Windmill’s waterfront Zibi development is facing another legal challenge on Wednesday as indigenous architect Douglas Cardinal and four other individuals are asking the courts to reconsider their objections to the project.
A group led by Mr. Cardinal and lawyer Michael Swinwood has challenged the massive waterfront project slated for the downtown Chaudière and Albert islands on the grounds that the land is sacred to the Algonquin people.
In November the Ontario Municipal Board (OMB) dismissed the challenge, saying that Windmill had practised due diligence in consulting with local Algonquin groups.
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Mr. Swinwood is now asking the courts to appeal that decision.
Mr. Swinwood said OMB chair Richard Makuch should have excused himself from the case because of a conflict of interest. He is also arguing that Mr. Makuch unfairly dismissed the group’s constitutional challenge that the development infringes on their freedom of religion and conscience.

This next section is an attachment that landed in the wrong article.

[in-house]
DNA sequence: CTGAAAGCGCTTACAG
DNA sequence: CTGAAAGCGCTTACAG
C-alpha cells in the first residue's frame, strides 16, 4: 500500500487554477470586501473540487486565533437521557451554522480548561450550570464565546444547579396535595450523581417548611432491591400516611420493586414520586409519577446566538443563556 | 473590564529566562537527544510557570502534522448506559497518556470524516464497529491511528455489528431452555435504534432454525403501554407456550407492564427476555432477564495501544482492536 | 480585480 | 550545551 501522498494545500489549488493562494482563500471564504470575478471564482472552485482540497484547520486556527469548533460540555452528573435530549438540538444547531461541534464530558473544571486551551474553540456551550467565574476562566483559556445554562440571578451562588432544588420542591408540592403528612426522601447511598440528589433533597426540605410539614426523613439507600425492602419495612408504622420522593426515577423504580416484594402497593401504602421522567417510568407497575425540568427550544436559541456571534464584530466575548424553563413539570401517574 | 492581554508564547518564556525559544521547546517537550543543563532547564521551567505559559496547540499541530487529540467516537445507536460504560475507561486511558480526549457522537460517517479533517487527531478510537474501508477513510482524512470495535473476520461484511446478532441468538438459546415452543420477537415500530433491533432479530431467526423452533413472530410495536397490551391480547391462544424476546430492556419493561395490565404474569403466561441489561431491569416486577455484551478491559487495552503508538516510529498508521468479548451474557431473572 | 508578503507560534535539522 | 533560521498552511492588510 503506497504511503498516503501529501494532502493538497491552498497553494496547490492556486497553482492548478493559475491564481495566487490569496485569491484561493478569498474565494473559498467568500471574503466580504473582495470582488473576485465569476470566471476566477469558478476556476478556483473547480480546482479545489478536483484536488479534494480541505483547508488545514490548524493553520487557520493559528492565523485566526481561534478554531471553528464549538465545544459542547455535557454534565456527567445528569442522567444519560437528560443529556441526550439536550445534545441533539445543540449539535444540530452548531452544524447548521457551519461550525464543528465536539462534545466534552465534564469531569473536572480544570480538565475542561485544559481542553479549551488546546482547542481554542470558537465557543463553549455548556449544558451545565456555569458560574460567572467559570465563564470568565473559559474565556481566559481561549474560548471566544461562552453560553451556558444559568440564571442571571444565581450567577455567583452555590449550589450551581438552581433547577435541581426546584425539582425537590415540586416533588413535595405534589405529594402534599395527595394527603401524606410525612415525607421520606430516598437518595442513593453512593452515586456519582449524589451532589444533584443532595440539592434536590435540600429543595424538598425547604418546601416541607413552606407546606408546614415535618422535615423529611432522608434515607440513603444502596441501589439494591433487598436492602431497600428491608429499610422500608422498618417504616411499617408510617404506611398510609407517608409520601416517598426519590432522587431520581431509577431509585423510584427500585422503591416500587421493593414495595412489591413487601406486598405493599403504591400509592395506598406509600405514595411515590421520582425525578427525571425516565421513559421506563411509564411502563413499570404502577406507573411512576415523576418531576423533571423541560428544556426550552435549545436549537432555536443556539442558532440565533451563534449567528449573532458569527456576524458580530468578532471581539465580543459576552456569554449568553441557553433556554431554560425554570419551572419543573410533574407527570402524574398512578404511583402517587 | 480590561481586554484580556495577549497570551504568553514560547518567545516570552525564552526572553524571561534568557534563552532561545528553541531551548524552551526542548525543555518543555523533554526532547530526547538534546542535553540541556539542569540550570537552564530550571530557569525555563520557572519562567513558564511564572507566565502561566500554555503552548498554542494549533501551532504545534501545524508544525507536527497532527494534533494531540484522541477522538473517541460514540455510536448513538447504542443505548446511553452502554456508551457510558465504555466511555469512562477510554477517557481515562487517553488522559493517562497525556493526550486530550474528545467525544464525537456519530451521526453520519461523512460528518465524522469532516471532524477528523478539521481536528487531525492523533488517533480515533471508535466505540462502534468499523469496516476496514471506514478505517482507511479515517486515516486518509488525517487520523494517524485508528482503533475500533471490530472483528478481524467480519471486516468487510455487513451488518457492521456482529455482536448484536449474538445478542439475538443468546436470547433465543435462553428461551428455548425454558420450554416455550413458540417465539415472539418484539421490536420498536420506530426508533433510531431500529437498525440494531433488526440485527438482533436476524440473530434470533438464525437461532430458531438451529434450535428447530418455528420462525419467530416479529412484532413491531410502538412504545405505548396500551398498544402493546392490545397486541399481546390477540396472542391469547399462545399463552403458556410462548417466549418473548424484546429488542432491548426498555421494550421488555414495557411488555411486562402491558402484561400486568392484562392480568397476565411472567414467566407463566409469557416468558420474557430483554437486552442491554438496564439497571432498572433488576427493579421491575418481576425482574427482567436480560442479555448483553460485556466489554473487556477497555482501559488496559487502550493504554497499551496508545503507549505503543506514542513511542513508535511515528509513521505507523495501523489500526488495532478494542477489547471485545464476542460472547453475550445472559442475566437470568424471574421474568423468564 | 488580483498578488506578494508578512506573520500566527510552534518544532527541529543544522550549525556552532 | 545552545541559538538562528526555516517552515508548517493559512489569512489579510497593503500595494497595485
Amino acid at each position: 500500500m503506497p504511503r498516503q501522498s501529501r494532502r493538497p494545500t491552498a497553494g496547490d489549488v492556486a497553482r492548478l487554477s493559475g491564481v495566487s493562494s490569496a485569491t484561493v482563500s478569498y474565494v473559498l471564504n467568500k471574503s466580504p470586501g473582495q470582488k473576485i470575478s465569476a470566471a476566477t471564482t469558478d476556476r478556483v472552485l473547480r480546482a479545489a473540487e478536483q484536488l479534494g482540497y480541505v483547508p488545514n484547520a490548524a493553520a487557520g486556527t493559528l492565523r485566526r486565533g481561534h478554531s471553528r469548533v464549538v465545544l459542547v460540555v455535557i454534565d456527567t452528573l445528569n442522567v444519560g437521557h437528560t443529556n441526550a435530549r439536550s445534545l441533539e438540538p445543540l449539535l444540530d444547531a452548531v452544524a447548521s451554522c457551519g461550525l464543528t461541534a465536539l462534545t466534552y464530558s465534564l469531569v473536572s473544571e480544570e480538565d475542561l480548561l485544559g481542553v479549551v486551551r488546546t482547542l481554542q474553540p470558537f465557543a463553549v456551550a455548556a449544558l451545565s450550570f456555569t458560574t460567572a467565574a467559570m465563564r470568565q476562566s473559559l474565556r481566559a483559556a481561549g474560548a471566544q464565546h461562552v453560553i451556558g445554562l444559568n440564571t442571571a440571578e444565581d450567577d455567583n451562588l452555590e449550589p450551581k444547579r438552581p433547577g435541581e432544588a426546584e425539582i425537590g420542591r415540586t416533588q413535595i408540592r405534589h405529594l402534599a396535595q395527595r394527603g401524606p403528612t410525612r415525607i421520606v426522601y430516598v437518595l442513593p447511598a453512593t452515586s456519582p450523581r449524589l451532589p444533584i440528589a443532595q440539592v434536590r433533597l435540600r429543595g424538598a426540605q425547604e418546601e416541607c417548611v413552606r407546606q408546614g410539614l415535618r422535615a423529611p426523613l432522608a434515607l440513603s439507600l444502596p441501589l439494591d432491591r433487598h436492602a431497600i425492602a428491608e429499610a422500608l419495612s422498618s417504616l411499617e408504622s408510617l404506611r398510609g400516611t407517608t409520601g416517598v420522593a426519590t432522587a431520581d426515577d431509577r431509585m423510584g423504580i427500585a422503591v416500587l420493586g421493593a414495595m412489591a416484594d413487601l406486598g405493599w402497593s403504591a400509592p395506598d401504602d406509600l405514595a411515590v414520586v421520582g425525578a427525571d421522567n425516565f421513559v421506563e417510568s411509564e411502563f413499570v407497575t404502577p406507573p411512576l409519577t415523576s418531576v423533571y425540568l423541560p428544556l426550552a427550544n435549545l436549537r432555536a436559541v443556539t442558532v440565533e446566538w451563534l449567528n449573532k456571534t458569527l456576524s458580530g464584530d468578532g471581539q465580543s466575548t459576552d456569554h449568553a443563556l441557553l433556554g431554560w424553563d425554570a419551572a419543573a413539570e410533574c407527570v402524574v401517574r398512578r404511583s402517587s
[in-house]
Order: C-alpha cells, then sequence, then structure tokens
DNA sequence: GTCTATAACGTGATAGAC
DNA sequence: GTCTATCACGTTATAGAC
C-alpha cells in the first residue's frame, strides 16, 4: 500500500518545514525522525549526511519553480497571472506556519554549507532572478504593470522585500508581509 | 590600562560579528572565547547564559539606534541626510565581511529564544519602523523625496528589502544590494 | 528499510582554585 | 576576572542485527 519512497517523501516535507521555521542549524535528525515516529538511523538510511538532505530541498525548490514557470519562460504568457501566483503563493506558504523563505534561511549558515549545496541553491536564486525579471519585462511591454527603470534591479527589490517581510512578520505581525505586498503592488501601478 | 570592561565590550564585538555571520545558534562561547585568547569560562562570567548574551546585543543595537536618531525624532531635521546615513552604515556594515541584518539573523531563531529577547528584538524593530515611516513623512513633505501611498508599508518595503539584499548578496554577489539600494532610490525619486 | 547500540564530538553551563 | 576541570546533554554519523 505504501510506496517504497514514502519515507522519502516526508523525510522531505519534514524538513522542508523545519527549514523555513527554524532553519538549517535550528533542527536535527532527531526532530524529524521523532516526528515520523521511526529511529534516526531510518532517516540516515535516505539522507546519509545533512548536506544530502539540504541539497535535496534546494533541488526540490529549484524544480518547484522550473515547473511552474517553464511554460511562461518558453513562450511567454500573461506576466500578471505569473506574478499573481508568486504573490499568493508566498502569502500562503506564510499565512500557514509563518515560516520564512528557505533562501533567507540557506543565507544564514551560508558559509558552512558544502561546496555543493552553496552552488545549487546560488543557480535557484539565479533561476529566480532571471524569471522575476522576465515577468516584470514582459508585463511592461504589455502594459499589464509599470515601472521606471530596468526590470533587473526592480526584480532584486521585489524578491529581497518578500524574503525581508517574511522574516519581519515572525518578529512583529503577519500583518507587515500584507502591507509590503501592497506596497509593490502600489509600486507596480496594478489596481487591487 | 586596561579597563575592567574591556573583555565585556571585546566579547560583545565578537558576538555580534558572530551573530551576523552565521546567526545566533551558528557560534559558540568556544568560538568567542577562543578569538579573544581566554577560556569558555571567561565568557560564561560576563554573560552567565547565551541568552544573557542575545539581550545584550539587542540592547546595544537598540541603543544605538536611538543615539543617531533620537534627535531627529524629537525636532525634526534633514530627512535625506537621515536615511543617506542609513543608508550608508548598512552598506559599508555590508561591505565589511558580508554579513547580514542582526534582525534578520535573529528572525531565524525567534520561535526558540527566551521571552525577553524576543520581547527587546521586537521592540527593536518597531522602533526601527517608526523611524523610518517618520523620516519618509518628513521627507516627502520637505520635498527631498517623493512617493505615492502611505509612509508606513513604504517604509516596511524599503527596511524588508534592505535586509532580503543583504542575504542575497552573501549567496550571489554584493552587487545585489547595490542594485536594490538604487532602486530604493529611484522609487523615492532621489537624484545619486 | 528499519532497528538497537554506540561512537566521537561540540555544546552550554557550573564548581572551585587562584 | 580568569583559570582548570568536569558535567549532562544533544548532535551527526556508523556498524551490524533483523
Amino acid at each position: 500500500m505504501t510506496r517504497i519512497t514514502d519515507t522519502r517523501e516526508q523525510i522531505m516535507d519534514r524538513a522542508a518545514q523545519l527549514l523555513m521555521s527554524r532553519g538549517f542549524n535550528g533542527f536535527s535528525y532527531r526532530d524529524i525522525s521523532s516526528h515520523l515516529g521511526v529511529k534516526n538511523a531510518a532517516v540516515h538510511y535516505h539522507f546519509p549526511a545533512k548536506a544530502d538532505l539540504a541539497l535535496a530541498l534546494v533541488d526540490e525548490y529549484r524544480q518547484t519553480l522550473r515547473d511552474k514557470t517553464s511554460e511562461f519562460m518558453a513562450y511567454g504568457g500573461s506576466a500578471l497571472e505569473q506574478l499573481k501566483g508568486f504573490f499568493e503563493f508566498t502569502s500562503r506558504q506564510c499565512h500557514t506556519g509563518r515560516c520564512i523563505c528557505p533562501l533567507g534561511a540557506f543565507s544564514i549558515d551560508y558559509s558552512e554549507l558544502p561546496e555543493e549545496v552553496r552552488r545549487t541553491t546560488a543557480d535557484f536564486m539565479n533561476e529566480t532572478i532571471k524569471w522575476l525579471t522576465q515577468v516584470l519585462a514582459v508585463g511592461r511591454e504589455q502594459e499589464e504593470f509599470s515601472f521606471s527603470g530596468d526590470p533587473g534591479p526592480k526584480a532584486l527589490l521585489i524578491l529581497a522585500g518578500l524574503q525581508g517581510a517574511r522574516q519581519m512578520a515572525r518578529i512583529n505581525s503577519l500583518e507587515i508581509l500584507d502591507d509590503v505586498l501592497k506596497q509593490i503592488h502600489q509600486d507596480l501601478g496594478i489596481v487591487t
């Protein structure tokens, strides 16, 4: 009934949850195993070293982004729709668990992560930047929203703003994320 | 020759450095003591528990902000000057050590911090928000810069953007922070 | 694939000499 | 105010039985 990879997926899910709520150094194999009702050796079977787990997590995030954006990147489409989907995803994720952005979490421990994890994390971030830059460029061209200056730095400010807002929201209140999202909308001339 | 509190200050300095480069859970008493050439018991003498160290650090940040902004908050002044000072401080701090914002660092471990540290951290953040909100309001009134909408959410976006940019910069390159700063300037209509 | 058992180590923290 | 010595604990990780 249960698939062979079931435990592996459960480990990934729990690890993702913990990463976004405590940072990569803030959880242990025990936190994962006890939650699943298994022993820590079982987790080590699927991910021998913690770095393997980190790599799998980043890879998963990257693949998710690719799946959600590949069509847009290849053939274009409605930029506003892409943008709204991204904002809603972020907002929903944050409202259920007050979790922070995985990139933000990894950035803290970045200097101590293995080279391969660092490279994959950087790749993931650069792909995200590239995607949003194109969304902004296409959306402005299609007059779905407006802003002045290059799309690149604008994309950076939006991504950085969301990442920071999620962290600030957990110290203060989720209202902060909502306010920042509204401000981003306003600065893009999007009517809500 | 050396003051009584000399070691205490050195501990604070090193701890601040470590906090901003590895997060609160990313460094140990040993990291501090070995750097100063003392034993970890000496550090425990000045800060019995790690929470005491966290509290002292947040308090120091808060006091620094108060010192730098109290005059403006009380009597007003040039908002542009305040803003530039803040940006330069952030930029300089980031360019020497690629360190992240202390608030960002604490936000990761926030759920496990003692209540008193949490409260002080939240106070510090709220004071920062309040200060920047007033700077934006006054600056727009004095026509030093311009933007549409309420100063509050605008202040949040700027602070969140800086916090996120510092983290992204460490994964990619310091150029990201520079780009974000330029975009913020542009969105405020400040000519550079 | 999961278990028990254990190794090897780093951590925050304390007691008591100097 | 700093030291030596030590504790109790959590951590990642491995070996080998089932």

“All of the evidence being put forward, particularly by Douglas Cardinal as an elder, is that the islands and the Chaudiere Falls is sacred,” said Mr. Swinwood. “That needs to be taken into account of the planning for development.”
Wednesday’s case is a motion to appeal, meaning it would not automatically grant a new OMB hearing, but would give permission for a new hearing to be considered.
Mr. Swinwood said the group is currently discussing other possible legal avenues if the OMB refuses to hear the case again.
Windmill partner Rodney Wilts said the developer has had to wait for the appeal process to go forward, and is looking forward to starting construction.
“We expect the appeal to be dismissed,” he said. “By all accounts planning for this project was sound and in alignment with all laws and regulations and official plans. We have consistently been winning all these challenges, they’ve been dismissed summarily.”
Mr. Wilts said the legal challenges haven’t dissuaded buyers either.
“The public has been overwhelmingly enthusiastic and I think they’ve recognized all the things we’ve done in terms of pushing the bar on sustainability, depth of public consultation, 22 per cent parks and open space,” he said. “That seems to be resonating much more deeply than Doug Cardinal’s persistent lawsuits.”
This article originally appeared on metronews.ca on March 8.